My approach is too avoid software written in Go (as well as PHP and Node.js) in general due to software quality/mindset issues. :-)

                                                                                                    1. 2

                                                                                                      OBS

                                                                                                      I’m not familiar with this, but it looks like I would still have to find out the name of all my dependencies on each distro and so on: https://openbuildservice.org/help/manuals/obs-user-guide/cha.obs.package_formats.html

                                                                                                      I’m not interested in doing that. But if I don’t do that, my software is typically harder to install on $linux than on windows.

                                                                                                      I just want to ship a binary and I don’t want to get any grief about Debian’s ancient libc or whatever. I want to give you an x86 binary and have it run on any linux with a compatible kernel ABI. It’s very annoying wanting to use some decade old software and having to fight to get things to run.

                                                                                                      avoid Go

                                                                                                      You do you. I also prefer to statically compile C and Rust code.

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                                                                                                        And if people want to use your software, they will start packaging it either way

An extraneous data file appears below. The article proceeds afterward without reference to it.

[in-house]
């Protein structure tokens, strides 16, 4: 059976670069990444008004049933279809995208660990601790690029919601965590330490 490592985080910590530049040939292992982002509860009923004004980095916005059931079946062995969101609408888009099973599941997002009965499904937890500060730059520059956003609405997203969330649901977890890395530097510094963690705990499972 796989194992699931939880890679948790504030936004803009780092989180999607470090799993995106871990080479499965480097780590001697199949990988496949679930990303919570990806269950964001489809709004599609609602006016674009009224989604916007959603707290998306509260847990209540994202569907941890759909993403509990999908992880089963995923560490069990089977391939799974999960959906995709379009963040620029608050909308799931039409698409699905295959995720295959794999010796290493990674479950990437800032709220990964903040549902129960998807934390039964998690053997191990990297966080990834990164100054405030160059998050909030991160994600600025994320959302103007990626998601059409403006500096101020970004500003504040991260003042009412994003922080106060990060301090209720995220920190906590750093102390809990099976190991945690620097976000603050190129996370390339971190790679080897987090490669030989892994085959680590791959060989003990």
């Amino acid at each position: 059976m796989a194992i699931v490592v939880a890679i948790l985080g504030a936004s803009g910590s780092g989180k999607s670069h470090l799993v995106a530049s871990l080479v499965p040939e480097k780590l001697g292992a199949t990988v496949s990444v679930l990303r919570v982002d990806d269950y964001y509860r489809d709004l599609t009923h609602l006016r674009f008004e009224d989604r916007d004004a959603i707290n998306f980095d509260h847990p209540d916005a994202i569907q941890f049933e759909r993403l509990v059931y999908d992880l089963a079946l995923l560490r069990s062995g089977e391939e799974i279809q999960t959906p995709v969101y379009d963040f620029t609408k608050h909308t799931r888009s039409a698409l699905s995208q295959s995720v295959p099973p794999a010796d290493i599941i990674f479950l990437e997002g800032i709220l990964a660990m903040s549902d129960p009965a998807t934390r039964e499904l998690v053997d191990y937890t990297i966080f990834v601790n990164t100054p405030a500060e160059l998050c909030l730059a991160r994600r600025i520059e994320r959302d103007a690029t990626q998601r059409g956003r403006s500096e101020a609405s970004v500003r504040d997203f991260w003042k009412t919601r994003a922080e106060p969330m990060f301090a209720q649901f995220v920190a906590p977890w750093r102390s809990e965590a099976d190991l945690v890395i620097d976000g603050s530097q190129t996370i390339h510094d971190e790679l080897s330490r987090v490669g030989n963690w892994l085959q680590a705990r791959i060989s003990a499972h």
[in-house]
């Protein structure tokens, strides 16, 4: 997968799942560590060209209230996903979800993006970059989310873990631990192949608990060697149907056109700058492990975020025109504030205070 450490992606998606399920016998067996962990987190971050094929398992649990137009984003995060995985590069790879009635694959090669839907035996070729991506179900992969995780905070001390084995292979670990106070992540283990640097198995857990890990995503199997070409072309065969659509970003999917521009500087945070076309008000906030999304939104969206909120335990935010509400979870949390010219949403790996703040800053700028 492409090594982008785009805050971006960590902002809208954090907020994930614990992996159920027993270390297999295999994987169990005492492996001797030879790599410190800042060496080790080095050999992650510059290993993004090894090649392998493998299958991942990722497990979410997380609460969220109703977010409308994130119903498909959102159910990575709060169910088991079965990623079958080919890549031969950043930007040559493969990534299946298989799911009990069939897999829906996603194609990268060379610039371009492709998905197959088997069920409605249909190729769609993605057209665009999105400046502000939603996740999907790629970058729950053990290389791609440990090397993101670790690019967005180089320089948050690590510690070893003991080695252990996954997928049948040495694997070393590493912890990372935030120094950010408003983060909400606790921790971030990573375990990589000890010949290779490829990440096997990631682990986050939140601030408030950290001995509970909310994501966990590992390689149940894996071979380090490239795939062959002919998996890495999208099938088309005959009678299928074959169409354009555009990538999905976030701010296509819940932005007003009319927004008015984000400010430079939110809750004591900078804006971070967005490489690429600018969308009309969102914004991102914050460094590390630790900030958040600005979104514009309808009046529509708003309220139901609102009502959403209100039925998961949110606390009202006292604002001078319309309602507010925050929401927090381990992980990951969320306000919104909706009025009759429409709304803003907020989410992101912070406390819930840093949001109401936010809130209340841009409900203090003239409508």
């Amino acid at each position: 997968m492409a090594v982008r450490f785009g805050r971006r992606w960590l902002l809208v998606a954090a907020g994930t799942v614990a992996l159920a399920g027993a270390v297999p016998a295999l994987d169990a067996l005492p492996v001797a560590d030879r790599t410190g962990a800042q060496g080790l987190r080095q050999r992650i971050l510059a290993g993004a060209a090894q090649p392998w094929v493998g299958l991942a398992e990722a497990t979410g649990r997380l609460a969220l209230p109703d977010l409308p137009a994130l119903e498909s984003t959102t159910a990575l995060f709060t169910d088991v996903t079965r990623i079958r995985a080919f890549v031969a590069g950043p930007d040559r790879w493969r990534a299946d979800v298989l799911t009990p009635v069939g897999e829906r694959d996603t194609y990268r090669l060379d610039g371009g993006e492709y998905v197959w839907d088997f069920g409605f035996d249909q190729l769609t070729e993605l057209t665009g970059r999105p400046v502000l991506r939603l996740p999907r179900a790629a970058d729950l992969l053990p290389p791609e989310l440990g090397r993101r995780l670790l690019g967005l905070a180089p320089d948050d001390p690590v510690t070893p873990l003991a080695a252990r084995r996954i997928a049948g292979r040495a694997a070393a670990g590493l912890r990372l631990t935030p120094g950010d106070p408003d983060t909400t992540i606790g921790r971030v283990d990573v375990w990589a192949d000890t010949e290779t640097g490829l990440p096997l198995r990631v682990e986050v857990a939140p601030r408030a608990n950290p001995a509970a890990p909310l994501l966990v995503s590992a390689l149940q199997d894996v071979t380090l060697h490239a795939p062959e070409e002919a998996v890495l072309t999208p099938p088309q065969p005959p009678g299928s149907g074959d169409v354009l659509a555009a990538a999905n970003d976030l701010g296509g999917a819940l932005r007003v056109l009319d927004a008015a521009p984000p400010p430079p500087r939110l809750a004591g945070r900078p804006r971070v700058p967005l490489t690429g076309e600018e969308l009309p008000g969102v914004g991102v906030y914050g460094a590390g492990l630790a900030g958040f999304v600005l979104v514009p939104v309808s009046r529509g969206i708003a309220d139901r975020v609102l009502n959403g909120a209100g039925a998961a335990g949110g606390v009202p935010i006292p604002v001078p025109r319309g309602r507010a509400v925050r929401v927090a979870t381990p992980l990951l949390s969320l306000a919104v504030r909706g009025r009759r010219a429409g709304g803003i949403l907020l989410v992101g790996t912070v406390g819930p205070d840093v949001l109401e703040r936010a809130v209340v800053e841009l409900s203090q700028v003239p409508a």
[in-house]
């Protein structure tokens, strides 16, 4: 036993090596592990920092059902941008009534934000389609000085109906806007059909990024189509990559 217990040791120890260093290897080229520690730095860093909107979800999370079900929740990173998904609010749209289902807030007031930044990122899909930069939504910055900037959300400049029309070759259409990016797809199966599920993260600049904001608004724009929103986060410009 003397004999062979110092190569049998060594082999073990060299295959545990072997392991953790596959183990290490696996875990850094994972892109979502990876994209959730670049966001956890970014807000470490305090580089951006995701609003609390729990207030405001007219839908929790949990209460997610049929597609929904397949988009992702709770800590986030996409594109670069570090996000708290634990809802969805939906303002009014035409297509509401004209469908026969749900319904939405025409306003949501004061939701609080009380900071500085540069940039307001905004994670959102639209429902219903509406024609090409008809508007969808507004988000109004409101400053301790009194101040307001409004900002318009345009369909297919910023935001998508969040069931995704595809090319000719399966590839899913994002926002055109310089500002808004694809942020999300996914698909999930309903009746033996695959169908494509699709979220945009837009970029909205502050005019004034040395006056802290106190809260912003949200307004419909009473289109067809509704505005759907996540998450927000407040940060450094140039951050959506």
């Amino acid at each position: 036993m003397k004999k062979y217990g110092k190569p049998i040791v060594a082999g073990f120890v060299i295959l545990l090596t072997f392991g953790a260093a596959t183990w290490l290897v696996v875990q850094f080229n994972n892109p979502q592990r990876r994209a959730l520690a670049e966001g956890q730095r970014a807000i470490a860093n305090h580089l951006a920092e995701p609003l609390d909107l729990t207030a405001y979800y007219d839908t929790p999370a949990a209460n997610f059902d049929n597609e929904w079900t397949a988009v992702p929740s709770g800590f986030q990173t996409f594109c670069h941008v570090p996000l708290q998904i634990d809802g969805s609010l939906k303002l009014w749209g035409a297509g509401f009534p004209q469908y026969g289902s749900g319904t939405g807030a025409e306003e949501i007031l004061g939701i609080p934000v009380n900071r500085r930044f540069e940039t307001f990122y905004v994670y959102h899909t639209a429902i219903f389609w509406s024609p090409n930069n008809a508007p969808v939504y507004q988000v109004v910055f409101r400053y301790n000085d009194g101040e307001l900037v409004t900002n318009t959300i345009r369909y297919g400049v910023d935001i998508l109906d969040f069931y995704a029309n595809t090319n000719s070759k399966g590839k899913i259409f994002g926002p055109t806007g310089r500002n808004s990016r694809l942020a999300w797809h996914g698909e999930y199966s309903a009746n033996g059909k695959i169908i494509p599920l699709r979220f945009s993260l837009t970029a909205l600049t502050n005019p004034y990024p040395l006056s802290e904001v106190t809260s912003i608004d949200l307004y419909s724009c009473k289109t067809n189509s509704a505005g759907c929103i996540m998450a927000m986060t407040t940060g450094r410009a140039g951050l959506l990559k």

This seems to be based on the assumption that your users are all programmers.

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                                                                                                          My approach is too avoid software written in Go (as well as PHP and Node.js) in general due to software quality/mindset issues. :-)

                                                                                                          You’re missing out on quite a lot of high-quality software due to those mindset issues.

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                                                                                                            Can’t think of any.

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                                                                                                  Interestingly, after the OpenBSD port migrates to making syscalls through libc, there will be more supported platforms calling syscalls through libc than through golang’s custom assembly stubs (AIX, Solaris, macOS and Windows already call through libc).

                                                                                                  There’s also another cost not covered in the article. Golang has its own calling conventions that it uses internally, so to make calls into C, you have to do some argument juggling in their assembly before actually making the function call.

                                                                                                  In addition, to create the machine threads, you also now have to call into the system’s threading library rather than calling the primitives directly. There are some interesting questions about stack size for the machine threads, which I haven’t found answers to, since each platform that implements this seems to pull a magic number for how large to make the stack for each machine thread.